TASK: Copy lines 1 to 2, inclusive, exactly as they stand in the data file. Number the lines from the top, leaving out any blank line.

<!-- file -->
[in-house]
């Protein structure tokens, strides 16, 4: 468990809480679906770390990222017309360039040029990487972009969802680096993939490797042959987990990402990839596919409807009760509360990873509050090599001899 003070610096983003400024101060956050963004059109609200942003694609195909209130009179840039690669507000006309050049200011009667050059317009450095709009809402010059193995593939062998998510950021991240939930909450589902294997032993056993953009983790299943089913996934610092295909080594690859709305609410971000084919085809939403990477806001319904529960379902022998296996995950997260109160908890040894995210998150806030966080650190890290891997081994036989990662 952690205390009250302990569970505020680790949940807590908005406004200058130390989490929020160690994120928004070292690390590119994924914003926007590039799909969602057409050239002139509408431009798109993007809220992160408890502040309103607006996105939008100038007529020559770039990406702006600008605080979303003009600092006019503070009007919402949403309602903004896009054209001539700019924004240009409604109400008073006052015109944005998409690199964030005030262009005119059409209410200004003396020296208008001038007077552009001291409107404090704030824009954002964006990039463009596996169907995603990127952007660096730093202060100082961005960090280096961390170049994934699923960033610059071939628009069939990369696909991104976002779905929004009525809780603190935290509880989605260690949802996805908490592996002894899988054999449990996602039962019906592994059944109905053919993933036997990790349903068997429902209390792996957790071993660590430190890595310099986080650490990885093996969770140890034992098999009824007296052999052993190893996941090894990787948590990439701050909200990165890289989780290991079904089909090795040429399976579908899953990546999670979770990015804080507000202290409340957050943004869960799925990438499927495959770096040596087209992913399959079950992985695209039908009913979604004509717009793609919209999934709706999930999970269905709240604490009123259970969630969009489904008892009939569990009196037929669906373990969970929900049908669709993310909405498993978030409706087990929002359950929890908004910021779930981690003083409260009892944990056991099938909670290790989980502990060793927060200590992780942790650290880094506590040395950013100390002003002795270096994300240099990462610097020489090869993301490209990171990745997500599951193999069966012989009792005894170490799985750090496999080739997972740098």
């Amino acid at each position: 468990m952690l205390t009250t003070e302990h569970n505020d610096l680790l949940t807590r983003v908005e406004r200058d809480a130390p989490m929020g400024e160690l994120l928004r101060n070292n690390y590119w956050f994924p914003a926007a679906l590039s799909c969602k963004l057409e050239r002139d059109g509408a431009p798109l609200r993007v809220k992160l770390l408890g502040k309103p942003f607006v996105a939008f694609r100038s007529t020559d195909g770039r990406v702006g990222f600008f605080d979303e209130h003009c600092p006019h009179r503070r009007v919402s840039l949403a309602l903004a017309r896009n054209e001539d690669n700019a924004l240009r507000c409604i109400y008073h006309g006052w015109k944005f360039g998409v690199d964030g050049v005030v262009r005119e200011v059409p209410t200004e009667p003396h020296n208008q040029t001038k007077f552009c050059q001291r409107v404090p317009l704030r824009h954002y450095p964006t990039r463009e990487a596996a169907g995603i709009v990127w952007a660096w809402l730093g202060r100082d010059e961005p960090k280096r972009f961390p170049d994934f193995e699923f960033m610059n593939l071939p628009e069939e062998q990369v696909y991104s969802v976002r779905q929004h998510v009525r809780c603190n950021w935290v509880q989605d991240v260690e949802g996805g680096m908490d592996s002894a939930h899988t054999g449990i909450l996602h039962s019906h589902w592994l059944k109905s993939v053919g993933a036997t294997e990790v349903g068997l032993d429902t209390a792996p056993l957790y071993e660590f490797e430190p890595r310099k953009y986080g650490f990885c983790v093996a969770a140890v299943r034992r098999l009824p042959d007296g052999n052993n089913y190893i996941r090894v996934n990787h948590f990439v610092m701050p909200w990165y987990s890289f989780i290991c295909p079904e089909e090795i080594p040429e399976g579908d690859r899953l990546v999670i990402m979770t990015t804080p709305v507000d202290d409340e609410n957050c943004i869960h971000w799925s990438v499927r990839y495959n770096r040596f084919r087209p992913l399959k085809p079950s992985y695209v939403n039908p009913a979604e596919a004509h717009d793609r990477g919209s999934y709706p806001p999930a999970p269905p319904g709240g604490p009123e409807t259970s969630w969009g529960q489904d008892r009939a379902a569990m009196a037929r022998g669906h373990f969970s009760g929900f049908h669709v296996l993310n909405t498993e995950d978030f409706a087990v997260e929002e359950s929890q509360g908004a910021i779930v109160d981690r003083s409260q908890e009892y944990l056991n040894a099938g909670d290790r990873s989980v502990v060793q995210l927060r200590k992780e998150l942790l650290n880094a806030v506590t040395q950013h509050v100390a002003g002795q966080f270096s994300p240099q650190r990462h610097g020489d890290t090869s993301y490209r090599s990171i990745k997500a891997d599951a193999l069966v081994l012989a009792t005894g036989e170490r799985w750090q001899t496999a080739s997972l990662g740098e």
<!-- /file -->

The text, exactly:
[in-house]
């Protein structure tokens, strides 16, 4: 468990809480679906770390990222017309360039040029990487972009969802680096993939490797042959987990990402990839596919409807009760509360990873509050090599001899 003070610096983003400024101060956050963004059109609200942003694609195909209130009179840039690669507000006309050049200011009667050059317009450095709009809402010059193995593939062998998510950021991240939930909450589902294997032993056993953009983790299943089913996934610092295909080594690859709305609410971000084919085809939403990477806001319904529960379902022998296996995950997260109160908890040894995210998150806030966080650190890290891997081994036989990662 952690205390009250302990569970505020680790949940807590908005406004200058130390989490929020160690994120928004070292690390590119994924914003926007590039799909969602057409050239002139509408431009798109993007809220992160408890502040309103607006996105939008100038007529020559770039990406702006600008605080979303003009600092006019503070009007919402949403309602903004896009054209001539700019924004240009409604109400008073006052015109944005998409690199964030005030262009005119059409209410200004003396020296208008001038007077552009001291409107404090704030824009954002964006990039463009596996169907995603990127952007660096730093202060100082961005960090280096961390170049994934699923960033610059071939628009069939990369696909991104976002779905929004009525809780603190935290509880989605260690949802996805908490592996002894899988054999449990996602039962019906592994059944109905053919993933036997990790349903068997429902209390792996957790071993660590430190890595310099986080650490990885093996969770140890034992098999009824007296052999052993190893996941090894990787948590990439701050909200990165890289989780290991079904089909090795040429399976579908899953990546999670979770990015804080507000202290409340957050943004869960799925990438499927495959770096040596087209992913399959079950992985695209039908009913979604004509717009793609919209999934709706999930999970269905709240604490009123259970969630969009489904008892009939569990009196037929669906373990969970929900049908669709993310909405498993978030409706087990929002359950929890908004910021779930981690003083409260009892944990056991099938909670290790989980502990060793927060200590992780942790650290880094506590040395950013100390002003002795270096994300240099990462610097020489090869993301490209990171990745997500599951193999069966012989009792005894170490799985750090496999080739997972740098």